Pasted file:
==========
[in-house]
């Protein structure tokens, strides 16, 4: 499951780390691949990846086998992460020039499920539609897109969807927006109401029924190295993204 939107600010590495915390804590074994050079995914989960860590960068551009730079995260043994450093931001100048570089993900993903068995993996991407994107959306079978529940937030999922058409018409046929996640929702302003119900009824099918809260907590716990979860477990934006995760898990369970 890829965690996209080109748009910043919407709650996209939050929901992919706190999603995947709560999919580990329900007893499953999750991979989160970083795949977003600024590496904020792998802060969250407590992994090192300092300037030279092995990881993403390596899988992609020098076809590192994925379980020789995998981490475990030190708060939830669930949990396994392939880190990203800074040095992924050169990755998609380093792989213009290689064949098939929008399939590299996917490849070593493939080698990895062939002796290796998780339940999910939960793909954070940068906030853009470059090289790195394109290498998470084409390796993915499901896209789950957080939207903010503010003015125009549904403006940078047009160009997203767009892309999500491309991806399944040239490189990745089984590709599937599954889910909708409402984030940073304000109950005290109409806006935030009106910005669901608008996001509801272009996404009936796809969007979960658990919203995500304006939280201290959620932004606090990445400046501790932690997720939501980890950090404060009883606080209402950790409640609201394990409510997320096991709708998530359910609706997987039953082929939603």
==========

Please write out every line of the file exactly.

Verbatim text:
[in-house]
């Protein structure tokens, strides 16, 4: 499951780390691949990846086998992460020039499920539609897109969807927006109401029924190295993204 939107600010590495915390804590074994050079995914989960860590960068551009730079995260043994450093931001100048570089993900993903068995993996991407994107959306079978529940937030999922058409018409046929996640929702302003119900009824099918809260907590716990979860477990934006995760898990369970 890829965690996209080109748009910043919407709650996209939050929901992919706190999603995947709560999919580990329900007893499953999750991979989160970083795949977003600024590496904020792998802060969250407590992994090192300092300037030279092995990881993403390596899988992609020098076809590192994925379980020789995998981490475990030190708060939830669930949990396994392939880190990203800074040095992924050169990755998609380093792989213009290689064949098939929008399939590299996917490849070593493939080698990895062939002796290796998780339940999910939960793909954070940068906030853009470059090289790195394109290498998470084409390796993915499901896209789950957080939207903010503010003015125009549904403006940078047009160009997203767009892309999500491309991806399944040239490189990745089984590709599937599954889910909708409402984030940073304000109950005290109409806006935030009106910005669901608008996001509801272009996404009936796809969007979960658990919203995500304006939280201290959620932004606090990445400046501790932690997720939501980890950090404060009883606080209402950790409640609201394990409510997320096991709708998530359910609706997987039953082929939603």